View clinical trials related to Pulmonary Embolus/Emboli.Filter by:
Pulmonary embolism (PE) is a common cardiovascular condition with an estimated incidence of 0.60 to 1.12 per 1000 inhabitants in the United States of America, and the diagnosis is challenging as patients with PE present with a wide array of symptoms. Computed tomography pulmonary angriography (CTPA) and lung ventilation-perfusion scintigraphy (VQ) are considered the gold-standards in PE-diagnostics but may not always be feasible. CTPA is contraindicated by contrast allergy or renal failure and both modalities require involvement of multiple staff-members and transport of the patient. Lung scintigraphy cannot be performed in an emergency situation, with unstable patients and patients unable to comply to the examination. Ultrasound represent a possible tool in confirming or dismissing clinical PE suspicion. Ultrasound is non-invasive and can be performed bedside by the clinician, an approach known as point-of-care ultrasound (PoCUS), reducing both time, radiation-exposure and costs. The aim of this study is to investigate whether integrating cardiac, lung and deep venous ultrasound in the clinical evaluation of suspected PE reduces the need for referral to CTPA or lung scintigraphy, during emergency department work up, while maintaining safety standards.
Venous phase spectral or dual energy (DE) chest computed tomography (CT) in patients with suspected pulmonary embolism (PE) compared to standard computed tomography pulmonary angiography (CTPA): sensitivity, evaluation of iodine mapping and incidental findings.
Pulmonary embolism impacts over 1 in 1000 adults annually and is the third leading cause of cardiovascular death after heart attack and stroke. The consequence of each PE is widely variable. Physiologically, the morbidity and mortality of PE is ultimately caused by failure of the right ventricle. The acute rise in pulmonary vascular resistance caused by a PE can overwhelm the right ventricle, resulting in a drop in cardiac output and death from failure of the heart to provide vital perfusion. Despite the importance of stroke volume and cardiac output in the current understanding of PE mortality, they are notably absent from risk stratification scores because they historically could only be measured invasively. Novel non-invasive methods of estimating stroke volume and associated cardiac output have the potential to revolutionize PE risk stratification and care. Non-invasive blood pressure (NIBP) monitors can even measure stroke volume beat to beat, allowing for continuous evaluation of cardiac function. NIBP systems are typically composed of a finger cuff with an inflatable bladder, pressure sensors, and light sensors. An arterial pulse contour is formed using the volume clamp method of blood pressure measurement combined with calibration and brachial pressure reconstruction algorithms. The stroke volume with each heart beat can be estimated as the area under the systolic portion of the blood pressure curve divided by the afterload. NIBP monitors may improve clinical care of PE because they allow for assessment of dynamic cardiac changes in real time. Detection of worsening stroke volume in acute PE could inform providers of impending cardiac collapse, and improvement of stroke volume may function as a positive prognostic factor or marker of therapeutic success. Use of NIBP monitors during acute PE to identify clinically significant changes in cardiac function may advance both PE prognostication and management. Our clinical study proposes to monitor hemodynamic parameters including stroke volume in patients with acute pulmonary embolism using non-invasive blood pressure monitors. The relationship between hemodynamic parameters and PE outcomes will be assessed, as well as the changes in hemodynamic parameters with PE intervention. To our knowledge, interval monitoring of stroke volume during acute PE with NIBP monitors has never been reported before.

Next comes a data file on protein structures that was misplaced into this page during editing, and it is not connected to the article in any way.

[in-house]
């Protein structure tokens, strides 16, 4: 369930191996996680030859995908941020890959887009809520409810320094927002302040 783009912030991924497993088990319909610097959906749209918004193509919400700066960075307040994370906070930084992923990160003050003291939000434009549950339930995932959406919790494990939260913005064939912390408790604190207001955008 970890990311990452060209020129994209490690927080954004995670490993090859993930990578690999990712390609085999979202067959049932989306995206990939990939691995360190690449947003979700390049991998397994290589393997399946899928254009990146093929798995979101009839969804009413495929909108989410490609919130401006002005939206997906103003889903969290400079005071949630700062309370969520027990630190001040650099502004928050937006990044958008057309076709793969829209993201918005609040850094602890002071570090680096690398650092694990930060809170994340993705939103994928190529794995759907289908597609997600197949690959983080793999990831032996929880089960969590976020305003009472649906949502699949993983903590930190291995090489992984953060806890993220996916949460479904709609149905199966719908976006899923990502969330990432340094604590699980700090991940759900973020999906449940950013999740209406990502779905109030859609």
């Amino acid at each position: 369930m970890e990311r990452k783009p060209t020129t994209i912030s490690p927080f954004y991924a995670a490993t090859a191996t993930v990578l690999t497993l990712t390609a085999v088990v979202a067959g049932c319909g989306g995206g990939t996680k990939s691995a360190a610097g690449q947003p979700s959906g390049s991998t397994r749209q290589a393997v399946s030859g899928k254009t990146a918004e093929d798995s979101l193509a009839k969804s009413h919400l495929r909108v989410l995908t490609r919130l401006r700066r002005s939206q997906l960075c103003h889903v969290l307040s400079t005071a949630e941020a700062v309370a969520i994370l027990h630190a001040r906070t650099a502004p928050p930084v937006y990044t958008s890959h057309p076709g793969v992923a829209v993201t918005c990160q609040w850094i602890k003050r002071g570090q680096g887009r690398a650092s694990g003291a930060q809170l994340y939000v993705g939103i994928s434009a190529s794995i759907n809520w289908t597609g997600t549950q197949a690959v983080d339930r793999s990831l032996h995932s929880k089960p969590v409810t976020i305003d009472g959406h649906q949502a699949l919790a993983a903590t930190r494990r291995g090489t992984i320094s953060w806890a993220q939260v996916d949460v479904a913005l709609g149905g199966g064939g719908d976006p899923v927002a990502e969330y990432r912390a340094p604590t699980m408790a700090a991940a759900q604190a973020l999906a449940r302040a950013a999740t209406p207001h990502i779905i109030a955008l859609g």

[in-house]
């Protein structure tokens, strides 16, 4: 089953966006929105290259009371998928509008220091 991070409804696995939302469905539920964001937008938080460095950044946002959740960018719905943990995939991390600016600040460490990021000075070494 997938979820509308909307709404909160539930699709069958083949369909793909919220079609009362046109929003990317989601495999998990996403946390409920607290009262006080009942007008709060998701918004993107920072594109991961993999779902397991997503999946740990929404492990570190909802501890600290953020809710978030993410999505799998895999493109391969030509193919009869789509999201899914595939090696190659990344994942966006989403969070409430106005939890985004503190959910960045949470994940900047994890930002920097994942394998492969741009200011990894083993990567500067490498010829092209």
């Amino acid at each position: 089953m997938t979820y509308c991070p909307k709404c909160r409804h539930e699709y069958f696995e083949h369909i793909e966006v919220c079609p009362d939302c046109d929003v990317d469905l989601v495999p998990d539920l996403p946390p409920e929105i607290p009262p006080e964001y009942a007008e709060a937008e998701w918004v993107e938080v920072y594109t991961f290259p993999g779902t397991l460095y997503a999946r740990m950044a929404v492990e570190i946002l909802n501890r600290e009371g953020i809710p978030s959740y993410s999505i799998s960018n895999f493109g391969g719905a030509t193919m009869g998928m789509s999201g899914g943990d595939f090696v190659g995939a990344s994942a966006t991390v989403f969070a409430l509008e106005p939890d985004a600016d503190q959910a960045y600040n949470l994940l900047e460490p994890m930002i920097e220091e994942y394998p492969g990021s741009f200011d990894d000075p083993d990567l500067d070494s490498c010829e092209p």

Anticoagulants are a leading cause of acute injury from adverse drug events, leading to ~20,000 serious injuries reported to the Food and Drug Administration per year and more than 220,000 emergency department visits annually. Therefore, we propose to implement a health information technology (HIT) population management tool at two distinct anticoagulation clinics that will allow the care team to assign and track tasks essential for timely patient monitoring. We will examine its effect on anticoagulation management outcomes through a randomized trial, hypothesizing that such interventions can be effective as well as cost-effective strategies to improve patient safety in the context of anticoagulation management services.